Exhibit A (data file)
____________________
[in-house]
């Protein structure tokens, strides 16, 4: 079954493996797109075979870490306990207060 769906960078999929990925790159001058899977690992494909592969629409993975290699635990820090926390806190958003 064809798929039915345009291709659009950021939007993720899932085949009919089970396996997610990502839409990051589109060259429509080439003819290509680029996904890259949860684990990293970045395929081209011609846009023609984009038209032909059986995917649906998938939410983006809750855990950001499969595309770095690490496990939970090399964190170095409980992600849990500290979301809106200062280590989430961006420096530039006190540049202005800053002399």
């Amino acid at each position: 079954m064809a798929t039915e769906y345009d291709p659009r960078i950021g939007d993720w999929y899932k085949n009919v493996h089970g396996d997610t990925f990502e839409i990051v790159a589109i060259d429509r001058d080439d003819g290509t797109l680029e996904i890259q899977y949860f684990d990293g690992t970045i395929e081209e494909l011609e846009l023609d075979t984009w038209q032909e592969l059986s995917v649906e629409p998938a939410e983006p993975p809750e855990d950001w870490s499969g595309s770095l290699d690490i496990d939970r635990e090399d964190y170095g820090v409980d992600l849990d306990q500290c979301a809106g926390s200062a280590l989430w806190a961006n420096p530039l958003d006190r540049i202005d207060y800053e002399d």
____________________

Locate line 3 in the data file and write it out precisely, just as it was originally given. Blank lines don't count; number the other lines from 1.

């Amino acid at each position: 079954m064809a798929t039915e769906y345009d291709p659009r960078i950021g939007d993720w999929y899932k085949n009919v493996h089970g396996d997610t990925f990502e839409i990051v790159a589109i060259d429509r001058d080439d003819g290509t797109l680029e996904i890259q899977y949860f684990d990293g690992t970045i395929e081209e494909l011609e846009l023609d075979t984009w038209q032909e592969l059986s995917v649906e629409p998938a939410e983006p993975p809750e855990d950001w870490s499969g595309s770095l290699d690490i496990d939970r635990e090399d964190y170095g820090v409980d992600l849990d306990q500290c979301a809106g926390s200062a280590l989430w806190a961006n420096p530039l958003d006190r540049i202005d207060y800053e002399d």